A Certain Day: Beth Follett and the Intimacy of Voice

I begin this practice by choosing three poems—the two below, and a third, “Beads,” by Olga Sedakova, translated from the Russian by Martha Kelly. I read each one aloud, to experience the poem through the intimacy of my own voice, my own body. 

My Debt (Jane Hirshfield)

Like all
who believe in the senses,
 I was an accountant,

Not registrar,

Permitted to touch
 the leaf of a thistle,
 the trembling
work of a spider.

To ponder the Hubble’s recordings.

It did not matter
if I believed in
the party of particle or of wave,
 as I carried no weapon.

It did not matter if I believed.

I weighed ashes,
cities that glittered like rubies,
 on the scales I was given,
in units of fear and amazement.

I wrote the word it, the word is.

I entered the debt that is owed to the real.

spine-covered leaf, soft-bodied spider,
octopus lifting
one curious tentacle back toward the hand of the diver
 that in such black ink
I set down your flammable colours.

from Ledger (Knopf, 2020)

Variation on a Theme by Rilke (
Denise Levertov)

A certain day became a presence to me;

there it was, confronting me — a sky, air, light:
a being. And before it started to descend
from the height of noon, it leaned over
and struck my shoulder as if with
the flat of a sword, granting me
honour and a task. The day's blow
rang out, metallic — or it was I, a bell awakened,
 and what I heard was my whole self
saying and singing what it knew: I can.

from Breathing the Water (New Directions, 1987) 


The two poems included here are the ones to land in me with considerable emotional force, particularly Denise Levertov’s. So hers is the one I choose to write about for Concrete & River.

(I encourage you to read both poems aloud, to see if one opens you up to more subtle responses, either emotional or somatic. Drop any attempt to understand the poem in the reading, and simply pay attention to how it lands. A resonance in the voice, perhaps, a long pause, a concertina-ed awareness of time during the speaking of a phrase, can help us to develop valuable lines of inquiry as we pursue poems further and more deeply.)

I directed a Creative Writing program for seven years at a children’s art camp. Many times I read aloud Rilke’s Letters to a Young Poet, for the beauty of the lines, yes, and also for its theme of the pursuit of the difficult. He writes, “It is clear that we must trust what is difficult; everything alive trusts in it, everything in Nature grows and defends itself any way it can and is spontaneously itself, tries to be itself at all costs and against all opposition. We know little, but that we must trust in what is difficult is a certainty that will never abandon us; it is good to be solitary, for solitude is difficult; that something is difficult must be one more reason for us to do it.” Was difficulty the theme Levertov wished to explore? I wonder. There is her word ‘confront.’ There are her words ‘struck,’ ‘blow,’ ‘sword.’ A confrontation. A disruption. By a being equal to the sun’s immensity.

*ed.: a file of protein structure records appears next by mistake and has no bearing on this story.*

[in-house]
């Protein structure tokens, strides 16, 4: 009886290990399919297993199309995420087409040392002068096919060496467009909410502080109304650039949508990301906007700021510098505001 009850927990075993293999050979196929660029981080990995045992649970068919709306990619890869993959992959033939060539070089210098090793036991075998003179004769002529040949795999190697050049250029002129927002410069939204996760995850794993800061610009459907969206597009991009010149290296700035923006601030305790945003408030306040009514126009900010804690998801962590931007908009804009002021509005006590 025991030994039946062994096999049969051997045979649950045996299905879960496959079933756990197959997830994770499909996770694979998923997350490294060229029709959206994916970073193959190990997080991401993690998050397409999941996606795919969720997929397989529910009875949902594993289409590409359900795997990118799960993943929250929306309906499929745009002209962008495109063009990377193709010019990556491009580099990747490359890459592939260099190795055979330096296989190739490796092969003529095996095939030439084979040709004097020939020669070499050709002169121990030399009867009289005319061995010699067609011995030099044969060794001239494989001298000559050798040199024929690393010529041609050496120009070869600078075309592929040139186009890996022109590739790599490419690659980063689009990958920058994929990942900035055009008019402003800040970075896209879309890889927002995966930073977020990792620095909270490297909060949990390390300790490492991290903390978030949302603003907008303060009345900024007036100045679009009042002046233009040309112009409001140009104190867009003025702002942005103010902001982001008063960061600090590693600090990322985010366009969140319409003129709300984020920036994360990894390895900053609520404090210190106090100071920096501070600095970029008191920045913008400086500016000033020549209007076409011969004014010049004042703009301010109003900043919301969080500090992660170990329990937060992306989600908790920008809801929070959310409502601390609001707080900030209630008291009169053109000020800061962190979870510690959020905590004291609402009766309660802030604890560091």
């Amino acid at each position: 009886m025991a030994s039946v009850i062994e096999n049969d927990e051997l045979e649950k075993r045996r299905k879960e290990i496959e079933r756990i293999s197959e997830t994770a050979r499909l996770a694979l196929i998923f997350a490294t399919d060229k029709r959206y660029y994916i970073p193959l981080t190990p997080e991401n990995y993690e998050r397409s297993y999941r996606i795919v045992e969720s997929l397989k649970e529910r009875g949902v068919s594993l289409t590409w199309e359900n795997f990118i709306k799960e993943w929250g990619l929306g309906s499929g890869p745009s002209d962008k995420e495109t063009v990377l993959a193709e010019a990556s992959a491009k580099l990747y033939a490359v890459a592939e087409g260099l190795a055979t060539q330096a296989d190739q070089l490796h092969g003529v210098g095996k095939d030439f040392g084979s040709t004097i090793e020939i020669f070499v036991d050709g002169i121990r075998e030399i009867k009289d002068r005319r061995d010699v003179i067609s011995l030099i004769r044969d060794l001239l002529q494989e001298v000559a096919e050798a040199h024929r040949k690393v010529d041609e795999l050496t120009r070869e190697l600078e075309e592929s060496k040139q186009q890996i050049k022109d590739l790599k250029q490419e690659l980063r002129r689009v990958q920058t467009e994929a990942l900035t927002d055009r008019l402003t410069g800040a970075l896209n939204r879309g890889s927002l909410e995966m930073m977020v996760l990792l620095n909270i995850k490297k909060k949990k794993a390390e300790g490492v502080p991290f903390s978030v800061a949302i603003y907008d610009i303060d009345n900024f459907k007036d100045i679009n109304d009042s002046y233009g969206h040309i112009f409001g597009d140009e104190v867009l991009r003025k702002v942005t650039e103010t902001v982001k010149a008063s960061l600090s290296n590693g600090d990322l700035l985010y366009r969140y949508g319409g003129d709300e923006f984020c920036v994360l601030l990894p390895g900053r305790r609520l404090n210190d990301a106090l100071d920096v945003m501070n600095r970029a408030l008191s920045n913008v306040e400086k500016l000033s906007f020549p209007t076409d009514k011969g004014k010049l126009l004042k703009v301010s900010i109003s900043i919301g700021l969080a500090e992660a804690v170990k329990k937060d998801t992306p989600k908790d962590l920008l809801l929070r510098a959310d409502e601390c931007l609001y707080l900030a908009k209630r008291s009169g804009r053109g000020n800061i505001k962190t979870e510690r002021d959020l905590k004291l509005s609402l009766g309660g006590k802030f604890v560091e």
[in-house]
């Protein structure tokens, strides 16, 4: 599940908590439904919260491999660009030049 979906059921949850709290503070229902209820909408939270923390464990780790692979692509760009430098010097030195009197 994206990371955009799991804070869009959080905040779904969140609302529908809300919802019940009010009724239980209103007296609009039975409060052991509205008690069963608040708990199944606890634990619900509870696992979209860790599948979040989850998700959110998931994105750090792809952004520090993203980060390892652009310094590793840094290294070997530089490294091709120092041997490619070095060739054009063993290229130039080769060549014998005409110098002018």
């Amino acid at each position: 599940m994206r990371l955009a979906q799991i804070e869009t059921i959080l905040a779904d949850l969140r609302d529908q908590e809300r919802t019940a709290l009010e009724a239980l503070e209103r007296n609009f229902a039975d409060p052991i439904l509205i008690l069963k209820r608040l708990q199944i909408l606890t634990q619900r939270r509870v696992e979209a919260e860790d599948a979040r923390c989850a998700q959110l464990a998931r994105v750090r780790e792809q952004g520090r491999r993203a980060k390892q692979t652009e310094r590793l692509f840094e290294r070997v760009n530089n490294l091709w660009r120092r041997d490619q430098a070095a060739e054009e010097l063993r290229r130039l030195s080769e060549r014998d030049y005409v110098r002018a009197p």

And what is the sun? Our very livelihood, our clock, our daily bread.

The speaker’s experience is singular. A ‘certain day.’ Not every day or any day, but a profound, life-changing day on which she awakens to capacity, to ‘can.' A bell-ringing awakening, such as on an Easter or Christmas morning. I have read that Levertov considered herself Christian, which may help us as we interrogate the metaphor of the bell, though other religions use bells to call their practitioners to prayer.

The speaker is ‘struck’ by the presence of a being as by a queen who grants knighthood, and by that strike experiences an awakening, an honour bestowed, and a task. What is the task?

Perhaps the speaker’s task is to question the experience of waking into self-knowledge and of the singular transition from ‘ cannot' to ‘ can,' the experience itself being the honour. She felt a presence, she saw it, she heard it. And thereafter she said it, she sang it. She did not overlook it, she did not keep the experience to herself. It may be a poet’s task to say, to sing, to ‘ring the bells that still can ring’ — to be bell.

And how beautiful, that Levertov’s poem, published in 1987, rings down the years to reanimate the reader who comes upon the poem, as I did, unwittingly, on a certain day recently, striking me as the very thing I needed to recommit to ‘my whole self.’

It strikes us, we say. An honour. And a task.

—Beth Follett

BETH FOLLETT lives in St. John’s NL. Her novel Instructor, published by Breakwater in 2021, was longlisted for the 2022 NL Book Award for Fiction, and won Bronze in Literary Fiction, Forward Indies Awards.